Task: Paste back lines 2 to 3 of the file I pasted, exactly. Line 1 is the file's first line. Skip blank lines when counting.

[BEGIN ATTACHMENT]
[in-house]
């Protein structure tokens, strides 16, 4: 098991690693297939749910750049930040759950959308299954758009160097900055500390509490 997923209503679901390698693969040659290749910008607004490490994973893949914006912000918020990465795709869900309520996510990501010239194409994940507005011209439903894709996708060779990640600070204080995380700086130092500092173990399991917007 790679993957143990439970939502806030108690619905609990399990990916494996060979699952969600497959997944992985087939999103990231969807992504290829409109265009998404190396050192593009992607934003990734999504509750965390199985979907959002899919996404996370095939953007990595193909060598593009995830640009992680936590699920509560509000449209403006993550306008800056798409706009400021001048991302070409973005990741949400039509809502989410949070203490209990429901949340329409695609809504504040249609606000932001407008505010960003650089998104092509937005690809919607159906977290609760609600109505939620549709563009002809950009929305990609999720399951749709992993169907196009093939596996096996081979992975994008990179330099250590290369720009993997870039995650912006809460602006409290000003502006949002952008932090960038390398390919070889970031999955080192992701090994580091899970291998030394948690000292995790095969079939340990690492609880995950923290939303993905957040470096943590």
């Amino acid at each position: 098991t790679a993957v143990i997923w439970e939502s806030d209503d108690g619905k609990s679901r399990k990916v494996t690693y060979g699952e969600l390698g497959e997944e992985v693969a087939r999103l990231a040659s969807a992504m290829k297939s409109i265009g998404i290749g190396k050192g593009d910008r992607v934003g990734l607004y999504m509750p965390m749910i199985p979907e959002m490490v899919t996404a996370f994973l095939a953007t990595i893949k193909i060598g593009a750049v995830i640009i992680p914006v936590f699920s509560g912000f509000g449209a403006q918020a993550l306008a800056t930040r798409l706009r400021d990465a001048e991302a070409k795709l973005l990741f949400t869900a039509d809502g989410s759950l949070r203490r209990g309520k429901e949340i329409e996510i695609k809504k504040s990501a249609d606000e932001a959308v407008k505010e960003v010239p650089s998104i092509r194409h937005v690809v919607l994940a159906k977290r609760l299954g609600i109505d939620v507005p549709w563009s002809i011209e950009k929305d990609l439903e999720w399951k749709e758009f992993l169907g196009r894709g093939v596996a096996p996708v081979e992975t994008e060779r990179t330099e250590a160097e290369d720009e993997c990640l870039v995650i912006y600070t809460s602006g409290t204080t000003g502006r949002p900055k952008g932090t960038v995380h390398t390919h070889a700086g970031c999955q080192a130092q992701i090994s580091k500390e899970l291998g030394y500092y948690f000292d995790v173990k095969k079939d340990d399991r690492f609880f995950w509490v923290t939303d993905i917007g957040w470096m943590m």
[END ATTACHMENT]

């Protein structure tokens, strides 16, 4: 098991690693297939749910750049930040759950959308299954758009160097900055500390509490 997923209503679901390698693969040659290749910008607004490490994973893949914006912000918020990465795709869900309520996510990501010239194409994940507005011209439903894709996708060779990640600070204080995380700086130092500092173990399991917007 790679993957143990439970939502806030108690619905609990399990990916494996060979699952969600497959997944992985087939999103990231969807992504290829409109265009998404190396050192593009992607934003990734999504509750965390199985979907959002899919996404996370095939953007990595193909060598593009995830640009992680936590699920509560509000449209403006993550306008800056798409706009400021001048991302070409973005990741949400039509809502989410949070203490209990429901949340329409695609809504504040249609606000932001407008505010960003650089998104092509937005690809919607159906977290609760609600109505939620549709563009002809950009929305990609999720399951749709992993169907196009093939596996096996081979992975994008990179330099250590290369720009993997870039995650912006809460602006409290000003502006949002952008932090960038390398390919070889970031999955080192992701090994580091899970291998030394948690000292995790095969079939340990690492609880995950923290939303993905957040470096943590």
């Amino acid at each position: 098991t790679a993957v143990i997923w439970e939502s806030d209503d108690g619905k609990s679901r399990k990916v494996t690693y060979g699952e969600l390698g497959e997944e992985v693969a087939r999103l990231a040659s969807a992504m290829k297939s409109i265009g998404i290749g190396k050192g593009d910008r992607v934003g990734l607004y999504m509750p965390m749910i199985p979907e959002m490490v899919t996404a996370f994973l095939a953007t990595i893949k193909i060598g593009a750049v995830i640009i992680p914006v936590f699920s509560g912000f509000g449209a403006q918020a993550l306008a800056t930040r798409l706009r400021d990465a001048e991302a070409k795709l973005l990741f949400t869900a039509d809502g989410s759950l949070r203490r209990g309520k429901e949340i329409e996510i695609k809504k504040s990501a249609d606000e932001a959308v407008k505010e960003v010239p650089s998104i092509r194409h937005v690809v919607l994940a159906k977290r609760l299954g609600i109505d939620v507005p549709w563009s002809i011209e950009k929305d990609l439903e999720w399951k749709e758009f992993l169907g196009r894709g093939v596996a096996p996708v081979e992975t994008e060779r990179t330099e250590a160097e290369d720009e993997c990640l870039v995650i912006y600070t809460s602006g409290t204080t000003g502006r949002p900055k952008g932090t960038v995380h390398t390919h070889a700086g970031c999955q080192a130092q992701i090994s580091k500390e899970l291998g030394y500092y948690f000292d995790v173990k095969k079939d340990d399991r690492f609880f995950w509490v923290t939303d993905i917007g957040w470096m943590m």